Looking At The Rain

With Christmas and New Years Day approaching, it’s very easy to get distracted from your weight loss goal. My goodness, I mean cookies, different dishes, all sorts of things that make you forget that you have a goal.

The Christmas season is the best time of the year, but it could bring on a flood of emotions, some good, some bad. Memories of childhood, lost friends and relatives, a “simpler” time.  And we can use this as an excuse to delve into some “comfort foods”.

There’s a song by Gordon Lightfoot, old but new because I never heard it, called “Looking At The Rain”, a reminiscing song about times past. And it got me to thinking about how we reminisce about things that make us happy and sad. This time of year I think of when I was a young boy and the family would all be together and we’d have get togethers. My mom and dad were still alive and I was a young boy who didn’t know about the cares that my mom and dad may have had, or any world problems. Heck, we were in the middle of Viet Nam and the threat of nuclear annihilation was very real.

I miss my mother-in-law Nadine Bateman. She lived on the property we had in West Middlesex. Christmas Eve was when Santa would arrive at her house and my kids and Bonnie and I would “go down the lane” to her house after church and the kids would be opening up their presents. Oh, we would eat! She always had plenty of goodies. Good memories.

I got a realization this past month, well, since Thanksgiving. The old saying goes, “You can’t go home”. I never understood it. Of course you can go home. You can visit there, take vacations, trips, whatever, but you can go back home. But I’ve just understood that you can’t go “home”.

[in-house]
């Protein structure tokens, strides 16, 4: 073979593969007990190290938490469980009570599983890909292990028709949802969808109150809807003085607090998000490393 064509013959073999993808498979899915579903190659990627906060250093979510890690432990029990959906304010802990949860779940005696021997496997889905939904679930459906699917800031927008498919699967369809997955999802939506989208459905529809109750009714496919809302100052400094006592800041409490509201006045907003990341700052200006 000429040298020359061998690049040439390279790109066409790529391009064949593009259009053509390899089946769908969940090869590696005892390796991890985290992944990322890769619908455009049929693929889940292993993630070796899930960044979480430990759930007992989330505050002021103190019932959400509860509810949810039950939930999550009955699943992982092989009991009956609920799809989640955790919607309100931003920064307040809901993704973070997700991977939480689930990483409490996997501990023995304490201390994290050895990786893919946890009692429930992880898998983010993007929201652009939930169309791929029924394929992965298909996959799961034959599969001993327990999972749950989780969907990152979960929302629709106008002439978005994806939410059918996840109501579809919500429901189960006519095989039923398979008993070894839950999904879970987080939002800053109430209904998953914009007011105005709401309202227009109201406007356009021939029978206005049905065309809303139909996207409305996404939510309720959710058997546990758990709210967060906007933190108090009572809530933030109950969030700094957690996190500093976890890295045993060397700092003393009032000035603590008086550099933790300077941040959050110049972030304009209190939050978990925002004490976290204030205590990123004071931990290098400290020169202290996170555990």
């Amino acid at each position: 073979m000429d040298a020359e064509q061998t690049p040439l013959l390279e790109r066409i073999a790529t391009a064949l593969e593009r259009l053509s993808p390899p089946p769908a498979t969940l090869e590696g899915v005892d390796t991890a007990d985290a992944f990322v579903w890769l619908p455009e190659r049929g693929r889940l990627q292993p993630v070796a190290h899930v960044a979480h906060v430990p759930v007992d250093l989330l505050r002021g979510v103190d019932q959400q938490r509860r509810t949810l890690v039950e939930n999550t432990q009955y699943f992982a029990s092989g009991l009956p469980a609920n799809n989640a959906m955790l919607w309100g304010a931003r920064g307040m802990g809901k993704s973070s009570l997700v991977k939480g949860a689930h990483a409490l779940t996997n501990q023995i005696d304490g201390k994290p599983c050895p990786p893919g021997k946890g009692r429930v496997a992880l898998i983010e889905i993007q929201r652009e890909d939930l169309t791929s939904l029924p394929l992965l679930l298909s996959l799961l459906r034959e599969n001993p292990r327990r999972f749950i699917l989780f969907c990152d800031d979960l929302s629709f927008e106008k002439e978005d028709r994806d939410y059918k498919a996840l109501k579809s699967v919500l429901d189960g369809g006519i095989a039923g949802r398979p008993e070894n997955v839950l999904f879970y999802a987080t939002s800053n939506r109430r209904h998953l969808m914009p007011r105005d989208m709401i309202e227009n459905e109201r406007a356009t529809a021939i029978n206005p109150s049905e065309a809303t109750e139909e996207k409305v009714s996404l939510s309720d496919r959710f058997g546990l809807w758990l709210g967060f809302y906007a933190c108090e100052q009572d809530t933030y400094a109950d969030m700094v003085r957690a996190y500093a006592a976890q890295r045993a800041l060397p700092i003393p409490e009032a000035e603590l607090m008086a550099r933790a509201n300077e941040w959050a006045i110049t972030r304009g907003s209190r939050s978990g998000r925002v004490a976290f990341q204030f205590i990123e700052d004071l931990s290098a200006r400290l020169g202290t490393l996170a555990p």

“Home” is the way things were. I can go back to my house I grew up in, but there won’t be uncles, parents, the player piano, the Italian cookies, the booze.  Ok, you can buy cookies and booze, but I think you get my drift.

Nadine isn’t here. My kids are grown. We can’t go down the lane. We don’t live there anymore. We may seek comfort foods to help deal with the losses, the reminders of good old days. The food won’t bring back those times.

But we have memories. Even though we can’t go back to those times, we always have to remember the times that brought joy, and the times that brought sorrow. These times are what make us what we are. Now we have to handle the past, and live for today. Today we are making memories for our children. Today will be our kids “good old days”.  It’s ok to look at the rain.  We can visit there.

But we can’t live there anymore.

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4 Responses

  1. I guess every day is tomorrow’s yesterday. 😛

    • Like Carly Simon said, “These are the good old days”.

  2. Interesting, a bit sad, realistic. I’ve been thinking of the song, I’ll Be Home For Christmas, lately, and this is an insiteful description if what it really means. Nice writing, Joe.

    • Thanks, I think I write better than I speak.
      That song gets to me, and is a constant reminder of things gone by. Reflective, I guess that’s what Christmas does. Joyful and the sad but always thankful.

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